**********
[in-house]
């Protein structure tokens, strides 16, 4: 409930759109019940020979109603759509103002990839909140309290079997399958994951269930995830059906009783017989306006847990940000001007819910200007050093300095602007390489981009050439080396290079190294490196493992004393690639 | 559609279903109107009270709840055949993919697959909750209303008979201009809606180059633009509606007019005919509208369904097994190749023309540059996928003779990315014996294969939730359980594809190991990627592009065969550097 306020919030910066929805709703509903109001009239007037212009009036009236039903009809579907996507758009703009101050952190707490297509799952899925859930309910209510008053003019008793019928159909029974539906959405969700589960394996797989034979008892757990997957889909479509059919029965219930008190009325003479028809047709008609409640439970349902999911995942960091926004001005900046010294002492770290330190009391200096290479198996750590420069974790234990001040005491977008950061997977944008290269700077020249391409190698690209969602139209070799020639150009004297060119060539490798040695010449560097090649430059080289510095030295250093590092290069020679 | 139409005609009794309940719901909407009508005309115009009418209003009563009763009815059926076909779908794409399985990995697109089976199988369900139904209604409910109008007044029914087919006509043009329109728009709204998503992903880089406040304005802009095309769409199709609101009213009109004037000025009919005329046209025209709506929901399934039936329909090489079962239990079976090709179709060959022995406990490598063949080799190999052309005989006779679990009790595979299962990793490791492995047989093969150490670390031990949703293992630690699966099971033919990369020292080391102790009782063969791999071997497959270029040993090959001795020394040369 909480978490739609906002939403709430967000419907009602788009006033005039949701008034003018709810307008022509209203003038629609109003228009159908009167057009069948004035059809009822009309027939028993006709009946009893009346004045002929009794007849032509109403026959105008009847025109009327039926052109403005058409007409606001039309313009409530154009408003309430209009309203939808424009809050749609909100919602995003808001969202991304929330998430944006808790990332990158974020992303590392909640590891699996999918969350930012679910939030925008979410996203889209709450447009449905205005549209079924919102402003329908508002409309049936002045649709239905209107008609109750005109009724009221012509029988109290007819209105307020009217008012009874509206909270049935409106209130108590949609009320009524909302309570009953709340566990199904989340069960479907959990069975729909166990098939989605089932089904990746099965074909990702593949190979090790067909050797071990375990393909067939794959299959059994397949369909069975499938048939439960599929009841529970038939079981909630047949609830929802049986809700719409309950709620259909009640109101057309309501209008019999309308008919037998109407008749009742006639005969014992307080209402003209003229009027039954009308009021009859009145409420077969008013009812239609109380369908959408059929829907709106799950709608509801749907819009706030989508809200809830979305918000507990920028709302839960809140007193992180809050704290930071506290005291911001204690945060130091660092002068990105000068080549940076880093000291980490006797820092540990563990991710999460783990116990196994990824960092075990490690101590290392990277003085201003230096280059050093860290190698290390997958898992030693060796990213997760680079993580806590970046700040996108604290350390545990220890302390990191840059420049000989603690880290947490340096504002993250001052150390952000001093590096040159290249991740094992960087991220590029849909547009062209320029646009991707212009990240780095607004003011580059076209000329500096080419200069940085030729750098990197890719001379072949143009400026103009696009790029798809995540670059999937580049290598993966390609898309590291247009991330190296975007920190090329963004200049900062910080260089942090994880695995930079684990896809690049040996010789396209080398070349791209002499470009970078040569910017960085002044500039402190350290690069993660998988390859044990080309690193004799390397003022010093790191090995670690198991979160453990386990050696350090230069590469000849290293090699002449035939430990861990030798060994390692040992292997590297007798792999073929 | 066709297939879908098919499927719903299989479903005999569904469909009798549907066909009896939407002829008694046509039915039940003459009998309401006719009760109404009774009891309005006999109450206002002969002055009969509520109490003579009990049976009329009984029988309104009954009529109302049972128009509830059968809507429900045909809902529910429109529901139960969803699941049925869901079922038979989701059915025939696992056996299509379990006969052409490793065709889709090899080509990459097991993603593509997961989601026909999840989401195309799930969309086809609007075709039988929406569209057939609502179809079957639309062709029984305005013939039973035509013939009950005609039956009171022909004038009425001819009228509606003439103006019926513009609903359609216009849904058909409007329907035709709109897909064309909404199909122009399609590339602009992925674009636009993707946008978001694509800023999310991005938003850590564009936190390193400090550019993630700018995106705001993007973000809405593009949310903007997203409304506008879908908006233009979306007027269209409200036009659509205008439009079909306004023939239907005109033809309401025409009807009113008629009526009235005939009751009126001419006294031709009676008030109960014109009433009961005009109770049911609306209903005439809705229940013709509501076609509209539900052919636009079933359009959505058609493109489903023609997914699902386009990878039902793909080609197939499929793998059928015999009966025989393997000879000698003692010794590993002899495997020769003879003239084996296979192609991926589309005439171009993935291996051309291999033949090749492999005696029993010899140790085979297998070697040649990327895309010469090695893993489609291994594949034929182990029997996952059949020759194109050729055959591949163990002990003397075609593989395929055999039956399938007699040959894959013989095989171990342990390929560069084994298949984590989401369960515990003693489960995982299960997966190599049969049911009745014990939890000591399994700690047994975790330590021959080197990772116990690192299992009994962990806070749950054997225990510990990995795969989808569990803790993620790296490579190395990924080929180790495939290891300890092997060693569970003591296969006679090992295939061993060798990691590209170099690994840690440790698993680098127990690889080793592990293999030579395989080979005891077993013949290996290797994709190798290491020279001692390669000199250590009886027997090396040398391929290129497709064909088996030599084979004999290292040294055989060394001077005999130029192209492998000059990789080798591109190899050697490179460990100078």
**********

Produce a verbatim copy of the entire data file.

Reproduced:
[in-house]
């Protein structure tokens, strides 16, 4: 409930759109019940020979109603759509103002990839909140309290079997399958994951269930995830059906009783017989306006847990940000001007819910200007050093300095602007390489981009050439080396290079190294490196493992004393690639 | 559609279903109107009270709840055949993919697959909750209303008979201009809606180059633009509606007019005919509208369904097994190749023309540059996928003779990315014996294969939730359980594809190991990627592009065969550097 306020919030910066929805709703509903109001009239007037212009009036009236039903009809579907996507758009703009101050952190707490297509799952899925859930309910209510008053003019008793019928159909029974539906959405969700589960394996797989034979008892757990997957889909479509059919029965219930008190009325003479028809047709008609409640439970349902999911995942960091926004001005900046010294002492770290330190009391200096290479198996750590420069974790234990001040005491977008950061997977944008290269700077020249391409190698690209969602139209070799020639150009004297060119060539490798040695010449560097090649430059080289510095030295250093590092290069020679 | 139409005609009794309940719901909407009508005309115009009418209003009563009763009815059926076909779908794409399985990995697109089976199988369900139904209604409910109008007044029914087919006509043009329109728009709204998503992903880089406040304005802009095309769409199709609101009213009109004037000025009919005329046209025209709506929901399934039936329909090489079962239990079976090709179709060959022995406990490598063949080799190999052309005989006779679990009790595979299962990793490791492995047989093969150490670390031990949703293992630690699966099971033919990369020292080391102790009782063969791999071997497959270029040993090959001795020394040369 909480978490739609906002939403709430967000419907009602788009006033005039949701008034003018709810307008022509209203003038629609109003228009159908009167057009069948004035059809009822009309027939028993006709009946009893009346004045002929009794007849032509109403026959105008009847025109009327039926052109403005058409007409606001039309313009409530154009408003309430209009309203939808424009809050749609909100919602995003808001969202991304929330998430944006808790990332990158974020992303590392909640590891699996999918969350930012679910939030925008979410996203889209709450447009449905205005549209079924919102402003329908508002409309049936002045649709239905209107008609109750005109009724009221012509029988109290007819209105307020009217008012009874509206909270049935409106209130108590949609009320009524909302309570009953709340566990199904989340069960479907959990069975729909166990098939989605089932089904990746099965074909990702593949190979090790067909050797071990375990393909067939794959299959059994397949369909069975499938048939439960599929009841529970038939079981909630047949609830929802049986809700719409309950709620259909009640109101057309309501209008019999309308008919037998109407008749009742006639005969014992307080209402003209003229009027039954009308009021009859009145409420077969008013009812239609109380369908959408059929829907709106799950709608509801749907819009706030989508809200809830979305918000507990920028709302839960809140007193992180809050704290930071506290005291911001204690945060130091660092002068990105000068080549940076880093000291980490006797820092540990563990991710999460783990116990196994990824960092075990490690101590290392990277003085201003230096280059050093860290190698290390997958898992030693060796990213997760680079993580806590970046700040996108604290350390545990220890302390990191840059420049000989603690880290947490340096504002993250001052150390952000001093590096040159290249991740094992960087991220590029849909547009062209320029646009991707212009990240780095607004003011580059076209000329500096080419200069940085030729750098990197890719001379072949143009400026103009696009790029798809995540670059999937580049290598993966390609898309590291247009991330190296975007920190090329963004200049900062910080260089942090994880695995930079684990896809690049040996010789396209080398070349791209002499470009970078040569910017960085002044500039402190350290690069993660998988390859044990080309690193004799390397003022010093790191090995670690198991979160453990386990050696350090230069590469000849290293090699002449035939430990861990030798060994390692040992292997590297007798792999073929 | 066709297939879908098919499927719903299989479903005999569904469909009798549907066909009896939407002829008694046509039915039940003459009998309401006719009760109404009774009891309005006999109450206002002969002055009969509520109490003579009990049976009329009984029988309104009954009529109302049972128009509830059968809507429900045909809902529910429109529901139960969803699941049925869901079922038979989701059915025939696992056996299509379990006969052409490793065709889709090899080509990459097991993603593509997961989601026909999840989401195309799930969309086809609007075709039988929406569209057939609502179809079957639309062709029984305005013939039973035509013939009950005609039956009171022909004038009425001819009228509606003439103006019926513009609903359609216009849904058909409007329907035709709109897909064309909404199909122009399609590339602009992925674009636009993707946008978001694509800023999310991005938003850590564009936190390193400090550019993630700018995106705001993007973000809405593009949310903007997203409304506008879908908006233009979306007027269209409200036009659509205008439009079909306004023939239907005109033809309401025409009807009113008629009526009235005939009751009126001419006294031709009676008030109960014109009433009961005009109770049911609306209903005439809705229940013709509501076609509209539900052919636009079933359009959505058609493109489903023609997914699902386009990878039902793909080609197939499929793998059928015999009966025989393997000879000698003692010794590993002899495997020769003879003239084996296979192609991926589309005439171009993935291996051309291999033949090749492999005696029993010899140790085979297998070697040649990327895309010469090695893993489609291994594949034929182990029997996952059949020759194109050729055959591949163990002990003397075609593989395929055999039956399938007699040959894959013989095989171990342990390929560069084994298949984590989401369960515990003693489960995982299960997966190599049969049911009745014990939890000591399994700690047994975790330590021959080197990772116990690192299992009994962990806070749950054997225990510990990995795969989808569990803790993620790296490579190395990924080929180790495939290891300890092997060693569970003591296969006679090992295939061993060798990691590209170099690994840690440790698993680098127990690889080793592990293999030579395989080979005891077993013949290996290797994709190798290491020279001692390669000199250590009886027997090396040398391929290129497709064909088996030599084979004999290292040294055989060394001077005999130029192209492998000059990789080798591109190899050697490179460990100078």